Five assembly polls to begin March 27, West Bengal to have 8 phases, counting on May 2


Five assembly polls to begin March 27, West Bengal to have 8 phases, counting on May 2

NEW DELHI: Voting for five assembly elections will begin on March 27, the Election Commission announced Friday with West Bengal set to hold eight-phase polls and Assam three.

Counting for all the seats will be held on May 2.

To be held till April 29 amid the coronavirus pandemic, the elections are expected to witness a determined attempt by the BJP to put a strong show, including in Assam where it is already in power, as well as in West Bengal, Kerala, Tamil Nadu and Puducherry where the saffron party has been pushing hard in recent years.

As many as 18.68 crore voters will be eligible to cast their votes at 2.7 lakh polling stations for 824 assembly seats across Assam, West Bengal, Kerala, Tamil Nadu and Puducherry.

Elections in Assam will be conducted in three phases on March 27, April 1 and April 6, while polling in Kerala, Tamil Nadu and Puducherry will take place in a single phase on April 6.

Elections for the West Bengal assembly will be held in eight phases, up from seven last time, beginning with polling for 30 seats on March 27, Chief Election Commissioner Sunil Arora said while announcing the poll schedule.

The second phase of West Bengal”s assembly elections has been scheduled for April 1 and will cover 30 constituencies, followed by the third phase on April 6 for 31 seats, the fourth on April 10 for 44 constituencies, the fifth on April 17 for 45 seats, sixth for 43 seats on April 22, seventh phase on April 26 for 36 seats and last and eighth phase on April 29 for 35 seats, Arora said.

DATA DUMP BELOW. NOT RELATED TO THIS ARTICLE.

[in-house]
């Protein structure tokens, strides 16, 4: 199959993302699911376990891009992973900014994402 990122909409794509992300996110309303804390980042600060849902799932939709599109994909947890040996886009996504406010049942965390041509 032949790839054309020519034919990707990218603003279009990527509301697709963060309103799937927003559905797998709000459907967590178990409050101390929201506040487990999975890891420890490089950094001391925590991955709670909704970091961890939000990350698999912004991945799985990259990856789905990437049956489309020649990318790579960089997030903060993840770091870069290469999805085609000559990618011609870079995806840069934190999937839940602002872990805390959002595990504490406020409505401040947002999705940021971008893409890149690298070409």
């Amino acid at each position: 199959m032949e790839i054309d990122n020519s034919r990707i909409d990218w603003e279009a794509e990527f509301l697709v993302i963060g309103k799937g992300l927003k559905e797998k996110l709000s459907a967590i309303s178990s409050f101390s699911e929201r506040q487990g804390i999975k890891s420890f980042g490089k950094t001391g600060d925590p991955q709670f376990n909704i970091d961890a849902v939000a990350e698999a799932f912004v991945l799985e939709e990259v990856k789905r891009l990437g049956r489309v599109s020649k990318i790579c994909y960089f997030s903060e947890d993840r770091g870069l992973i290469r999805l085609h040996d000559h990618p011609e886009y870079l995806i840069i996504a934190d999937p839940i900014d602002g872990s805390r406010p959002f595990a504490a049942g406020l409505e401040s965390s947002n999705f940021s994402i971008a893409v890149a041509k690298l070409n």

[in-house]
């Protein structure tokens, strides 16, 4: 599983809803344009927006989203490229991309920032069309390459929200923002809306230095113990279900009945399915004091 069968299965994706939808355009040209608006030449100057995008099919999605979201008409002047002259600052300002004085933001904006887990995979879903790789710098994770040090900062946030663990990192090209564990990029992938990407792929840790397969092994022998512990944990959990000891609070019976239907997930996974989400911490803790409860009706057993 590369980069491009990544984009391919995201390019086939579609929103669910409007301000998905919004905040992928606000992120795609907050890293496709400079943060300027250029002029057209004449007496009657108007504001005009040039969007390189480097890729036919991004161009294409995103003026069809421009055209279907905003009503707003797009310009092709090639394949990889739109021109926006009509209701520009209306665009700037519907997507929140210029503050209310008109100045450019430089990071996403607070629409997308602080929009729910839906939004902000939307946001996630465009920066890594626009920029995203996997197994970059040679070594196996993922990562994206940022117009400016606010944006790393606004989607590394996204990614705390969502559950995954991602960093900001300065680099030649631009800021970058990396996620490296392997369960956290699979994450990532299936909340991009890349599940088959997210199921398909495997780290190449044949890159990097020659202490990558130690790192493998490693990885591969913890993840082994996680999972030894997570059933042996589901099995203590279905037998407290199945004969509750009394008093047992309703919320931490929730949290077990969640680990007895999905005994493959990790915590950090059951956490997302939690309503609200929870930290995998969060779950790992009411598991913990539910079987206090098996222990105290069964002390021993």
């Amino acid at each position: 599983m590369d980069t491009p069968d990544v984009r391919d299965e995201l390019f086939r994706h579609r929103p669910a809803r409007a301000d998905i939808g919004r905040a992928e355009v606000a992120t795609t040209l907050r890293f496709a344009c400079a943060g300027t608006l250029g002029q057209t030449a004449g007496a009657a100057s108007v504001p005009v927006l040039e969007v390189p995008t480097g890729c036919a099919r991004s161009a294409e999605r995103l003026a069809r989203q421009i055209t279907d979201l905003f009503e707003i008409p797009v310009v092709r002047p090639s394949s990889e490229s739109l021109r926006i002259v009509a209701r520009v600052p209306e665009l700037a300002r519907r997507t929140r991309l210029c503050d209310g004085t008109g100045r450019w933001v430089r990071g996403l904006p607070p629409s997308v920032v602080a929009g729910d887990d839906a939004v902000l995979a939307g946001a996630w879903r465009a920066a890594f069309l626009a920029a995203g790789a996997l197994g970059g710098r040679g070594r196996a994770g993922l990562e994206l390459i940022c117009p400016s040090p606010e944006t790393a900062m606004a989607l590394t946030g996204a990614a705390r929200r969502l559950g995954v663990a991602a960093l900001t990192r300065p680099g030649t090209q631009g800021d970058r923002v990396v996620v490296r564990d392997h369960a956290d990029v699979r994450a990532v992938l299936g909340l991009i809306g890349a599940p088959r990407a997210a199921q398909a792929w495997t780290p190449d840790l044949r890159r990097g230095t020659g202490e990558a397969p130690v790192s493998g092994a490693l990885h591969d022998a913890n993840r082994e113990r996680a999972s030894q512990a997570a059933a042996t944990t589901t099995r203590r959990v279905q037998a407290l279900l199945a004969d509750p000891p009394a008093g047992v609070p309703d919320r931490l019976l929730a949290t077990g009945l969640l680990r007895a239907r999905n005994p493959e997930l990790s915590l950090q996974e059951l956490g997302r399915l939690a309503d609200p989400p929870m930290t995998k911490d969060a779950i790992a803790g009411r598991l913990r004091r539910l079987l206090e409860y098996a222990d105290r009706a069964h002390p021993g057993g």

However, the ruling Trinamool Congress and many other Opposition parties questioned the rationale behind eight phases in West Bengal even though the CEC said it is “not such a big deal” as last time, there were seven phases.

The Election Commission will appoint two special observers for West Bengal and a third can also be sent if required, he said in response to queries on whether enough arrangements are in place for the polls in the state, where many have been raising questions about political violence.

Responding to questions on the increased number of phases in West Bengal, the CEC said when the EC assesses the law-and-order situation, the assessment is based on several factors.

“Afterall the elections to West Bengal (assembly) in 2016 were in seven phases. The Lok Sabha was in 7 phases. So, 7 to 8 (phases) is not such a big deal because we also have to see the movement of forces, we also have to see the current charges and counter-charges (by political parties).

“We have to kind of find a way out. That is why we are sending two expenditure observers to Tamil Nadu and two police observers to West Bengal,” Arora explained.

In the 2016 West Bengal assembly polls, the process, beginning from the date of announcement till the date of counting, was completed in 77 days. This time, the period has been compressed to 66 days.